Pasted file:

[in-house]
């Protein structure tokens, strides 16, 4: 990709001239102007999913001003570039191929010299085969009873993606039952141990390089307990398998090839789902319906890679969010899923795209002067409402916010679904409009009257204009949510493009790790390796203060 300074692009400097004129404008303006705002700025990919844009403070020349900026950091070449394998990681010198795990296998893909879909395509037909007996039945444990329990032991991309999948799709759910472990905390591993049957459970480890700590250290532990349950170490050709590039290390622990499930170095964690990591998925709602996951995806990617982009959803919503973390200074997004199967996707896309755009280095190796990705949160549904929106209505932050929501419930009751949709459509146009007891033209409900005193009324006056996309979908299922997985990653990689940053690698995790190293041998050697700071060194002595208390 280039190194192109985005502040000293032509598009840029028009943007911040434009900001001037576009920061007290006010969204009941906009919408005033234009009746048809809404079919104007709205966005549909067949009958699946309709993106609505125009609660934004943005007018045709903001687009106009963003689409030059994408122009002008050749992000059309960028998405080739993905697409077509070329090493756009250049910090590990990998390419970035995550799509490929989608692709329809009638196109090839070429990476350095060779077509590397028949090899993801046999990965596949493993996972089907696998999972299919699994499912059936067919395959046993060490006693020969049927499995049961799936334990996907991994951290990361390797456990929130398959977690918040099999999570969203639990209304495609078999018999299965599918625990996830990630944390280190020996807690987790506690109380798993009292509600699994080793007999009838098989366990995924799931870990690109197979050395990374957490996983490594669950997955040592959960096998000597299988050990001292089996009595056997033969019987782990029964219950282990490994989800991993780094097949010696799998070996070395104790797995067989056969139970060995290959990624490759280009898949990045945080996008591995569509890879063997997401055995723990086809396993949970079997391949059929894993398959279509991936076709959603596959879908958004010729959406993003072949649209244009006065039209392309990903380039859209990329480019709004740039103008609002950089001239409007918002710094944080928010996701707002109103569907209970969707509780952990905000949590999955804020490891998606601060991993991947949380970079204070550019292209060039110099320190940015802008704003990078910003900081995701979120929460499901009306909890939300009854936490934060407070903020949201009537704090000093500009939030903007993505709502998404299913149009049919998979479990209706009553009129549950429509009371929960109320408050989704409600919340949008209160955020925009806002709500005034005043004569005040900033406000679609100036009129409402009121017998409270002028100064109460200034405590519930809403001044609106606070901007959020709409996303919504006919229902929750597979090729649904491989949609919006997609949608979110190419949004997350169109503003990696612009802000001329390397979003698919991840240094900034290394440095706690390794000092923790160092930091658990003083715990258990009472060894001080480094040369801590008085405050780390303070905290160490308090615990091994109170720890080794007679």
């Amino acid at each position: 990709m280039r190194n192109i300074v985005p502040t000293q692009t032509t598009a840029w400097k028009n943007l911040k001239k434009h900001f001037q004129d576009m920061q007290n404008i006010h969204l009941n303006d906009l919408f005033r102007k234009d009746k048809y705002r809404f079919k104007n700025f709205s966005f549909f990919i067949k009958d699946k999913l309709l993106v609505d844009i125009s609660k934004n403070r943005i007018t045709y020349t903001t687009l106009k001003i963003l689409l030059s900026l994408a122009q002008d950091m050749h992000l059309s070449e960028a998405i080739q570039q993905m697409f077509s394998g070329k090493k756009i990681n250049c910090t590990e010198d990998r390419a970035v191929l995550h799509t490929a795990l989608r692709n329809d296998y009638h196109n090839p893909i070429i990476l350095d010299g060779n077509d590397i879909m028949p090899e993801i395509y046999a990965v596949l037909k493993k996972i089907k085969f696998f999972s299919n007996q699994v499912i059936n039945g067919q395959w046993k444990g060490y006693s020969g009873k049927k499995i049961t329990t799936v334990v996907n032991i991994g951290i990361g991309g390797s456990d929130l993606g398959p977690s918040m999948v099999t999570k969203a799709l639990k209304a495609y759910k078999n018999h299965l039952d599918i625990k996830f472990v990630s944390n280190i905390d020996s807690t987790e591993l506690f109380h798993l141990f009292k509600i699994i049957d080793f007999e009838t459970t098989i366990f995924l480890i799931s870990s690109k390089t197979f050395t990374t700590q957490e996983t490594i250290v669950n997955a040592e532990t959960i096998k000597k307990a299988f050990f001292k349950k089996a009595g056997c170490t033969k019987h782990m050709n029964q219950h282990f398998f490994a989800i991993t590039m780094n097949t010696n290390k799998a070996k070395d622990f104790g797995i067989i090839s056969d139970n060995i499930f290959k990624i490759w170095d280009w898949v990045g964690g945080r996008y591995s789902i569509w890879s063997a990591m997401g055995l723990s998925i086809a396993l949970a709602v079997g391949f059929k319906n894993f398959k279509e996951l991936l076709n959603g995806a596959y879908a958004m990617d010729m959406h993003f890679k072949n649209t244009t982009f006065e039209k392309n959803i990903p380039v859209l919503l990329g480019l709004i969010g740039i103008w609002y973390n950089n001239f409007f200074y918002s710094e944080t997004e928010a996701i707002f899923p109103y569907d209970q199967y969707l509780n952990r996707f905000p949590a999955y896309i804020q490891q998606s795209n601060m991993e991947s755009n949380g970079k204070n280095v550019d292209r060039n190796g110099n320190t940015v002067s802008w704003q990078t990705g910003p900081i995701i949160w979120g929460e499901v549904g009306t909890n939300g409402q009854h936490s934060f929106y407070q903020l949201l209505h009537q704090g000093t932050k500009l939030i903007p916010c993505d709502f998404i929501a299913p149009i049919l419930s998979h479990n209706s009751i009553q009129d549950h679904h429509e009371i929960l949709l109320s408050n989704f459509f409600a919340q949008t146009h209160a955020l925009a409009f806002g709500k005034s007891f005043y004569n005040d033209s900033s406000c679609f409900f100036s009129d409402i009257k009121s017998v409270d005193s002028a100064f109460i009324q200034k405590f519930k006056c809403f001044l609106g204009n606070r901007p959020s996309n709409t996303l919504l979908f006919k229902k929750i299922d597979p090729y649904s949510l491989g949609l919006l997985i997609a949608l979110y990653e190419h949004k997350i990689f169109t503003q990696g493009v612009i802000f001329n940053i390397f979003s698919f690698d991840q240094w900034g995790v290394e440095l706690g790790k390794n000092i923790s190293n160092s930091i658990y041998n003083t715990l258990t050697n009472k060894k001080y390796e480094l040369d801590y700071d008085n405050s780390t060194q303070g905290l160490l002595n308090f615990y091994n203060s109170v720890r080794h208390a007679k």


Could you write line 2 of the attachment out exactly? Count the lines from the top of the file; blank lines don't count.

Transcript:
């Protein structure tokens, strides 16, 4: 990709001239102007999913001003570039191929010299085969009873993606039952141990390089307990398998090839789902319906890679969010899923795209002067409402916010679904409009009257204009949510493009790790390796203060 300074692009400097004129404008303006705002700025990919844009403070020349900026950091070449394998990681010198795990296998893909879909395509037909007996039945444990329990032991991309999948799709759910472990905390591993049957459970480890700590250290532990349950170490050709590039290390622990499930170095964690990591998925709602996951995806990617982009959803919503973390200074997004199967996707896309755009280095190796990705949160549904929106209505932050929501419930009751949709459509146009007891033209409900005193009324006056996309979908299922997985990653990689940053690698995790190293041998050697700071060194002595208390 280039190194192109985005502040000293032509598009840029028009943007911040434009900001001037576009920061007290006010969204009941906009919408005033234009009746048809809404079919104007709205966005549909067949009958699946309709993106609505125009609660934004943005007018045709903001687009106009963003689409030059994408122009002008050749992000059309960028998405080739993905697409077509070329090493756009250049910090590990990998390419970035995550799509490929989608692709329809009638196109090839070429990476350095060779077509590397028949090899993801046999990965596949493993996972089907696998999972299919699994499912059936067919395959046993060490006693020969049927499995049961799936334990996907991994951290990361390797456990929130398959977690918040099999999570969203639990209304495609078999018999299965599918625990996830990630944390280190020996807690987790506690109380798993009292509600699994080793007999009838098989366990995924799931870990690109197979050395990374957490996983490594669950997955040592959960096998000597299988050990001292089996009595056997033969019987782990029964219950282990490994989800991993780094097949010696799998070996070395104790797995067989056969139970060995290959990624490759280009898949990045945080996008591995569509890879063997997401055995723990086809396993949970079997391949059929894993398959279509991936076709959603596959879908958004010729959406993003072949649209244009006065039209392309990903380039859209990329480019709004740039103008609002950089001239409007918002710094944080928010996701707002109103569907209970969707509780952990905000949590999955804020490891998606601060991993991947949380970079204070550019292209060039110099320190940015802008704003990078910003900081995701979120929460499901009306909890939300009854936490934060407070903020949201009537704090000093500009939030903007993505709502998404299913149009049919998979479990209706009553009129549950429509009371929960109320408050989704409600919340949008209160955020925009806002709500005034005043004569005040900033406000679609100036009129409402009121017998409270002028100064109460200034405590519930809403001044609106606070901007959020709409996303919504006919229902929750597979090729649904491989949609919006997609949608979110190419949004997350169109503003990696612009802000001329390397979003698919991840240094900034290394440095706690390794000092923790160092930091658990003083715990258990009472060894001080480094040369801590008085405050780390303070905290160490308090615990091994109170720890080794007679």